by Michelle Askin

Palm trees on the way to the elavator

The building at night. My hand tracing the greyish-
white veining of the brown marble. The door left ajar
so that I inhale the cigarette ash, chlorine,
and the soaked rum from the forgotten cake
on the chained metal mailboxes. Palm trees
rowed to the elevator as if to say that within your place
of living is to go further away to the ocean,
which is at least a thousand more exits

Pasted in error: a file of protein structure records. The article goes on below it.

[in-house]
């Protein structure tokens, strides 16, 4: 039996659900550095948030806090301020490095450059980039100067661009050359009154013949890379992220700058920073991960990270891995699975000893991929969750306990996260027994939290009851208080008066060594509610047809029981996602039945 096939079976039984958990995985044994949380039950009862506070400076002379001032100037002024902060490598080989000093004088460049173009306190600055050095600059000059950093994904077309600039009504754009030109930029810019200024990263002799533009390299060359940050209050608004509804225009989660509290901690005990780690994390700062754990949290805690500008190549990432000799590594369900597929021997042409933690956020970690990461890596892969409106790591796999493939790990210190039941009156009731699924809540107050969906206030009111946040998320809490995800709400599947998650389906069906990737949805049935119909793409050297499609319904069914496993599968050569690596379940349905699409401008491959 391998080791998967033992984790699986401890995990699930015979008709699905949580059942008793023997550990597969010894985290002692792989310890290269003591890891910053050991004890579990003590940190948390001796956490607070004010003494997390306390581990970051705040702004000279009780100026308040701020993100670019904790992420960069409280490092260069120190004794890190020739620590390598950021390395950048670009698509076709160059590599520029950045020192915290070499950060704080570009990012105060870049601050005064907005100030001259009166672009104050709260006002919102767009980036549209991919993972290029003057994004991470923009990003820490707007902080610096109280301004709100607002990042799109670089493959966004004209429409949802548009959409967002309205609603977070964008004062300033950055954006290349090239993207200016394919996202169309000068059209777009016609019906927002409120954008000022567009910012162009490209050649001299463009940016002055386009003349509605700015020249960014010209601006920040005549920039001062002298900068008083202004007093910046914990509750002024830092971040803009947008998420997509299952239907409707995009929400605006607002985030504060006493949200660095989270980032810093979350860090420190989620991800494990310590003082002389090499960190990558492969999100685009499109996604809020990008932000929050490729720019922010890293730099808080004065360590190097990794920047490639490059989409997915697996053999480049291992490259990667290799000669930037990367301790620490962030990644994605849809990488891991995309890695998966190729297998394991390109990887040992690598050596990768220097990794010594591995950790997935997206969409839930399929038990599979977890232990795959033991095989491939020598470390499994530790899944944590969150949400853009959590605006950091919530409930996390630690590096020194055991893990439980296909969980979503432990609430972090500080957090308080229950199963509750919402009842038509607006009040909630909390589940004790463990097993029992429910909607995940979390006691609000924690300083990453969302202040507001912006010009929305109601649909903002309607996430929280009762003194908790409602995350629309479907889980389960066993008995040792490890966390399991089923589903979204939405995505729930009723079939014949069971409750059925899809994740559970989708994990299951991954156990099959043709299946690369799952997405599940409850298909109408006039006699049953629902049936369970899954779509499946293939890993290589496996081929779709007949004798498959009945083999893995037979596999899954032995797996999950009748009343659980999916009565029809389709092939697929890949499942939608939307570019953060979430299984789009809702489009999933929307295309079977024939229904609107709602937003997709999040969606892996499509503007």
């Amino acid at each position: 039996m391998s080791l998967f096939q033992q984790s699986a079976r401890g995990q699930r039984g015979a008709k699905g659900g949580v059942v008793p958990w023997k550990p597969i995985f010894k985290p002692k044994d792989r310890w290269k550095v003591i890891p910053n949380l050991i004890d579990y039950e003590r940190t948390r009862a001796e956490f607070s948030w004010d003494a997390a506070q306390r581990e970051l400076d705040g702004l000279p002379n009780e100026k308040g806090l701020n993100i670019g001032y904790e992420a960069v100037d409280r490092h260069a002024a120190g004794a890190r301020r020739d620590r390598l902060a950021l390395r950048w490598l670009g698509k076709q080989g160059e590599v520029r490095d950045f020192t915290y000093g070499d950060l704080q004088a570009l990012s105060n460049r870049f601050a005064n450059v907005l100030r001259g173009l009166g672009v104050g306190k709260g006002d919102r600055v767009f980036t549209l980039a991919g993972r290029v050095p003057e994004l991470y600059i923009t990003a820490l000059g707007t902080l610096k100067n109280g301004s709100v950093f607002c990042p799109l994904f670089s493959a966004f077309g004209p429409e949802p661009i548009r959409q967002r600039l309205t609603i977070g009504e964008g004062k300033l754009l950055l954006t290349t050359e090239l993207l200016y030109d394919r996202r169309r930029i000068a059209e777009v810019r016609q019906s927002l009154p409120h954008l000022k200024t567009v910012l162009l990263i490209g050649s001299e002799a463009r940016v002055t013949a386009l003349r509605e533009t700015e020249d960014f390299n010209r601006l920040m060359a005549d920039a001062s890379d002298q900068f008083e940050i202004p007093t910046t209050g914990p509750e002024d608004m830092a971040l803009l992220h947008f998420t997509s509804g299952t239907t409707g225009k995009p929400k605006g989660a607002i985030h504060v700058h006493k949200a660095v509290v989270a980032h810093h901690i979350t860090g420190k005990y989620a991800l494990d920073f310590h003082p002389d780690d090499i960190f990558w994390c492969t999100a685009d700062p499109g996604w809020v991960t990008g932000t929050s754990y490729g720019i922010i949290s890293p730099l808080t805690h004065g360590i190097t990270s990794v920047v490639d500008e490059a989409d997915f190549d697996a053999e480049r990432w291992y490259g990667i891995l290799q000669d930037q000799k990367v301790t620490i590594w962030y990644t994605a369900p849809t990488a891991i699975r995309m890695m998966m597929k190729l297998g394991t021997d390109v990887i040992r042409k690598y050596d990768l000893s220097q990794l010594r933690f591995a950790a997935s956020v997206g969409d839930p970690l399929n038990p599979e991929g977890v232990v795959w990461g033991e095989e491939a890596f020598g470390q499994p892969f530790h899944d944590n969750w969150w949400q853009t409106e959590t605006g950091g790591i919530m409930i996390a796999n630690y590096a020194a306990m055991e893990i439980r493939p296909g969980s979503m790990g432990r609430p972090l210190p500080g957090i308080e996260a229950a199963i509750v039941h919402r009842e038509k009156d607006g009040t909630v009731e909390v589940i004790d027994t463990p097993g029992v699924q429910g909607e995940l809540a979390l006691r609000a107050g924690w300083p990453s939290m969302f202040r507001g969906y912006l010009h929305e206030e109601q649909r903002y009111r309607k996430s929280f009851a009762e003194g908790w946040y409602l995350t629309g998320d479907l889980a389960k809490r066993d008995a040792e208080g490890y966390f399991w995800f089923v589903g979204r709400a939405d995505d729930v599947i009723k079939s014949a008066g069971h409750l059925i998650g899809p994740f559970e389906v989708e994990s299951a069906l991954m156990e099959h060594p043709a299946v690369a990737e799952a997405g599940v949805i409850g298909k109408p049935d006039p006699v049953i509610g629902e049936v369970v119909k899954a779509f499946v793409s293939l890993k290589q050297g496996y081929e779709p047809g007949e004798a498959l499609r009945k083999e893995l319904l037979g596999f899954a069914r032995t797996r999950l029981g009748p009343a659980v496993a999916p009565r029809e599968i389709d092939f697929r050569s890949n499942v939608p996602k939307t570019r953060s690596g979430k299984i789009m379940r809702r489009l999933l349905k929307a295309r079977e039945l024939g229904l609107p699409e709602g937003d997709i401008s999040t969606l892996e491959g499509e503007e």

from here. The palms I want to reach in
and feel so I can say I came to this city by transit,
for something of somewhat long ago rooting
and birth, and to hold and to grow. So it’s not
just this life of night wandering to walk
a planet made of this blue warm water
softly glowed like the neon lights dreaming
through the city or place where radio songs go
when they have been shut away and gone
so long, and no one quite remembers all that
yearning and unresolved euphoria, what it was
all for. We had just wanted to fall asleep.
That’s all. The silver knob, a dream wheel.
That’s all it really was.

Category: Featured, Fiction, Poetry